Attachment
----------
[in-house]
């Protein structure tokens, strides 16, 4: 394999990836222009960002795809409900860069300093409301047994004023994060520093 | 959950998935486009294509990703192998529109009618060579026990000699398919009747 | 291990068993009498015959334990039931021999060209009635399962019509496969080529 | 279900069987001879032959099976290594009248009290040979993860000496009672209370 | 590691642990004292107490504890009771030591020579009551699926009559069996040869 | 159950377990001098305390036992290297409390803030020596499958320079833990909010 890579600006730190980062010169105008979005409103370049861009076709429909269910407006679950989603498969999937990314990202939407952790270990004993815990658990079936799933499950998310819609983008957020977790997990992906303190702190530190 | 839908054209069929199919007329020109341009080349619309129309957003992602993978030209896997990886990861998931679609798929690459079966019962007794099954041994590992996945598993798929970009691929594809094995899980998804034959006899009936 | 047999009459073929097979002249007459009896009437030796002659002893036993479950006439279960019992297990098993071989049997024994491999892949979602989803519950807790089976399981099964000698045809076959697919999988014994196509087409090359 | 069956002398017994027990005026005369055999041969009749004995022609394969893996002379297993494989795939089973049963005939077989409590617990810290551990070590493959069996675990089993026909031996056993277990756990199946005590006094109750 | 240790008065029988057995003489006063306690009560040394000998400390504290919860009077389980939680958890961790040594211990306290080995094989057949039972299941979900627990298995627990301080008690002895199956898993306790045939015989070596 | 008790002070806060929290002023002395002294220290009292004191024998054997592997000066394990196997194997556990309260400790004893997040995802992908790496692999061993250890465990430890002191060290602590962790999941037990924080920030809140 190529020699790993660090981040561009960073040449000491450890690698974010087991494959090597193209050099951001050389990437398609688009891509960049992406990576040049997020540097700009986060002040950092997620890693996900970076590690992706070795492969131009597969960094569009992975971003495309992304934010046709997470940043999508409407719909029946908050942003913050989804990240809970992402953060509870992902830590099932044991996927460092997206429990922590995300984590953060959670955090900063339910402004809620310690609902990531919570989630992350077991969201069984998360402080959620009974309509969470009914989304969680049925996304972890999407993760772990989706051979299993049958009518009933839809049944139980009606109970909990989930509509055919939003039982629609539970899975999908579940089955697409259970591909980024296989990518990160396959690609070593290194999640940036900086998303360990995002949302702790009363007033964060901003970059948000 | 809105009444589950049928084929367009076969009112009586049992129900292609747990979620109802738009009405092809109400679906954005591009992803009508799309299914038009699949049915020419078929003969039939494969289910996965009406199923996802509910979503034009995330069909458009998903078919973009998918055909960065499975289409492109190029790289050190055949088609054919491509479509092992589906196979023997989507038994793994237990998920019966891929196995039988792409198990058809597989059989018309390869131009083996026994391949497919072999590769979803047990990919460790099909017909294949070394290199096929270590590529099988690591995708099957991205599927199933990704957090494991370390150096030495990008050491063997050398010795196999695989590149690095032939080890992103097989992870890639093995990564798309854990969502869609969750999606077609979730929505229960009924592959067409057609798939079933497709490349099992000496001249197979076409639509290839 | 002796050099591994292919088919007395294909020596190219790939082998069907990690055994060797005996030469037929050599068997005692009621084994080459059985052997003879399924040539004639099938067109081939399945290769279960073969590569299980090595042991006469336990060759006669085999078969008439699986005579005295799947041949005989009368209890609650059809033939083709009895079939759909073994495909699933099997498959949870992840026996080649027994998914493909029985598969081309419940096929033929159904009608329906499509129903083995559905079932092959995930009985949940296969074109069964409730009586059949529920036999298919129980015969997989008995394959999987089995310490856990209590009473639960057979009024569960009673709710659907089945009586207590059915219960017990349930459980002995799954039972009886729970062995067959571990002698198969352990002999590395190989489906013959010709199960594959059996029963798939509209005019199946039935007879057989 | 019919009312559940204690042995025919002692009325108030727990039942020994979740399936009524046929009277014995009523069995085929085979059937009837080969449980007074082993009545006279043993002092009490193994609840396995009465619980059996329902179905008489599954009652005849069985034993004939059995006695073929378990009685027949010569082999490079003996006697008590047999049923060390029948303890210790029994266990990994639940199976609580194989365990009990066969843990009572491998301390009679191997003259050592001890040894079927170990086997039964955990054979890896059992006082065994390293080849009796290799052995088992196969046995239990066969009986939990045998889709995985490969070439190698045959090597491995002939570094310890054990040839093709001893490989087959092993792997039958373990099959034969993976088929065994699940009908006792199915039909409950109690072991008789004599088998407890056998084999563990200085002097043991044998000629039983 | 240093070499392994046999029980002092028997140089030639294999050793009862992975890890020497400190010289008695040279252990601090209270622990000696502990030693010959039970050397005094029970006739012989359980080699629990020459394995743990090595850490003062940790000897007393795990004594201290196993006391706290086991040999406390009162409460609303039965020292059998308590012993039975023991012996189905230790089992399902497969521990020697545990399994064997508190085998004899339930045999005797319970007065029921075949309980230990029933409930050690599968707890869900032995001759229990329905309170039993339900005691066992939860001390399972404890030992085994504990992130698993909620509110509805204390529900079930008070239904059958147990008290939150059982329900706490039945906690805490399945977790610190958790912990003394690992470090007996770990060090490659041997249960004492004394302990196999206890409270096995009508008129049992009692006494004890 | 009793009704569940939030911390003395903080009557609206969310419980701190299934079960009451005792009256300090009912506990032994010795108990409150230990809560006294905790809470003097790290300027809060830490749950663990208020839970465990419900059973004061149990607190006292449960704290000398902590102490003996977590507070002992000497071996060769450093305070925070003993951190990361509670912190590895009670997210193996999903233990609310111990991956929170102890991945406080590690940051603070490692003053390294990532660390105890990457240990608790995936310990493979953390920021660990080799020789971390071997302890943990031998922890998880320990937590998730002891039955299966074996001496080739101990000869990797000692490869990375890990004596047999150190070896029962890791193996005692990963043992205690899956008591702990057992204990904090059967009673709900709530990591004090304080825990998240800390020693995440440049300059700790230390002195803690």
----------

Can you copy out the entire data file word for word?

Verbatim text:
[in-house]
């Protein structure tokens, strides 16, 4: 394999990836222009960002795809409900860069300093409301047994004023994060520093 | 959950998935486009294509990703192998529109009618060579026990000699398919009747 | 291990068993009498015959334990039931021999060209009635399962019509496969080529 | 279900069987001879032959099976290594009248009290040979993860000496009672209370 | 590691642990004292107490504890009771030591020579009551699926009559069996040869 | 159950377990001098305390036992290297409390803030020596499958320079833990909010 890579600006730190980062010169105008979005409103370049861009076709429909269910407006679950989603498969999937990314990202939407952790270990004993815990658990079936799933499950998310819609983008957020977790997990992906303190702190530190 | 839908054209069929199919007329020109341009080349619309129309957003992602993978030209896997990886990861998931679609798929690459079966019962007794099954041994590992996945598993798929970009691929594809094995899980998804034959006899009936 | 047999009459073929097979002249007459009896009437030796002659002893036993479950006439279960019992297990098993071989049997024994491999892949979602989803519950807790089976399981099964000698045809076959697919999988014994196509087409090359 | 069956002398017994027990005026005369055999041969009749004995022609394969893996002379297993494989795939089973049963005939077989409590617990810290551990070590493959069996675990089993026909031996056993277990756990199946005590006094109750 | 240790008065029988057995003489006063306690009560040394000998400390504290919860009077389980939680958890961790040594211990306290080995094989057949039972299941979900627990298995627990301080008690002895199956898993306790045939015989070596 | 008790002070806060929290002023002395002294220290009292004191024998054997592997000066394990196997194997556990309260400790004893997040995802992908790496692999061993250890465990430890002191060290602590962790999941037990924080920030809140 190529020699790993660090981040561009960073040449000491450890690698974010087991494959090597193209050099951001050389990437398609688009891509960049992406990576040049997020540097700009986060002040950092997620890693996900970076590690992706070795492969131009597969960094569009992975971003495309992304934010046709997470940043999508409407719909029946908050942003913050989804990240809970992402953060509870992902830590099932044991996927460092997206429990922590995300984590953060959670955090900063339910402004809620310690609902990531919570989630992350077991969201069984998360402080959620009974309509969470009914989304969680049925996304972890999407993760772990989706051979299993049958009518009933839809049944139980009606109970909990989930509509055919939003039982629609539970899975999908579940089955697409259970591909980024296989990518990160396959690609070593290194999640940036900086998303360990995002949302702790009363007033964060901003970059948000 | 809105009444589950049928084929367009076969009112009586049992129900292609747990979620109802738009009405092809109400679906954005591009992803009508799309299914038009699949049915020419078929003969039939494969289910996965009406199923996802509910979503034009995330069909458009998903078919973009998918055909960065499975289409492109190029790289050190055949088609054919491509479509092992589906196979023997989507038994793994237990998920019966891929196995039988792409198990058809597989059989018309390869131009083996026994391949497919072999590769979803047990990919460790099909017909294949070394290199096929270590590529099988690591995708099957991205599927199933990704957090494991370390150096030495990008050491063997050398010795196999695989590149690095032939080890992103097989992870890639093995990564798309854990969502869609969750999606077609979730929505229960009924592959067409057609798939079933497709490349099992000496001249197979076409639509290839 | 002796050099591994292919088919007395294909020596190219790939082998069907990690055994060797005996030469037929050599068997005692009621084994080459059985052997003879399924040539004639099938067109081939399945290769279960073969590569299980090595042991006469336990060759006669085999078969008439699986005579005295799947041949005989009368209890609650059809033939083709009895079939759909073994495909699933099997498959949870992840026996080649027994998914493909029985598969081309419940096929033929159904009608329906499509129903083995559905079932092959995930009985949940296969074109069964409730009586059949529920036999298919129980015969997989008995394959999987089995310490856990209590009473639960057979009024569960009673709710659907089945009586207590059915219960017990349930459980002995799954039972009886729970062995067959571990002698198969352990002999590395190989489906013959010709199960594959059996029963798939509209005019199946039935007879057989 | 019919009312559940204690042995025919002692009325108030727990039942020994979740399936009524046929009277014995009523069995085929085979059937009837080969449980007074082993009545006279043993002092009490193994609840396995009465619980059996329902179905008489599954009652005849069985034993004939059995006695073929378990009685027949010569082999490079003996006697008590047999049923060390029948303890210790029994266990990994639940199976609580194989365990009990066969843990009572491998301390009679191997003259050592001890040894079927170990086997039964955990054979890896059992006082065994390293080849009796290799052995088992196969046995239990066969009986939990045998889709995985490969070439190698045959090597491995002939570094310890054990040839093709001893490989087959092993792997039958373990099959034969993976088929065994699940009908006792199915039909409950109690072991008789004599088998407890056998084999563990200085002097043991044998000629039983 | 240093070499392994046999029980002092028997140089030639294999050793009862992975890890020497400190010289008695040279252990601090209270622990000696502990030693010959039970050397005094029970006739012989359980080699629990020459394995743990090595850490003062940790000897007393795990004594201290196993006391706290086991040999406390009162409460609303039965020292059998308590012993039975023991012996189905230790089992399902497969521990020697545990399994064997508190085998004899339930045999005797319970007065029921075949309980230990029933409930050690599968707890869900032995001759229990329905309170039993339900005691066992939860001390399972404890030992085994504990992130698993909620509110509805204390529900079930008070239904059958147990008290939150059982329900706490039945906690805490399945977790610190958790912990003394690992470090007996770990060090490659041997249960004492004394302990196999206890409270096995009508008129049992009692006494004890 | 009793009704569940939030911390003395903080009557609206969310419980701190299934079960009451005792009256300090009912506990032994010795108990409150230990809560006294905790809470003097790290300027809060830490749950663990208020839970465990419900059973004061149990607190006292449960704290000398902590102490003996977590507070002992000497071996060769450093305070925070003993951190990361509670912190590895009670997210193996999903233990609310111990991956929170102890991945406080590690940051603070490692003053390294990532660390105890990457240990608790995936310990493979953390920021660990080799020789971390071997302890943990031998922890998880320990937590998730002891039955299966074996001496080739101990000869990797000692490869990375890990004596047999150190070896029962890791193996005692990963043992205690899956008591702990057992204990904090059967009673709900709530990591004090304080825990998240800390020693995440440049300059700790230390002195803690």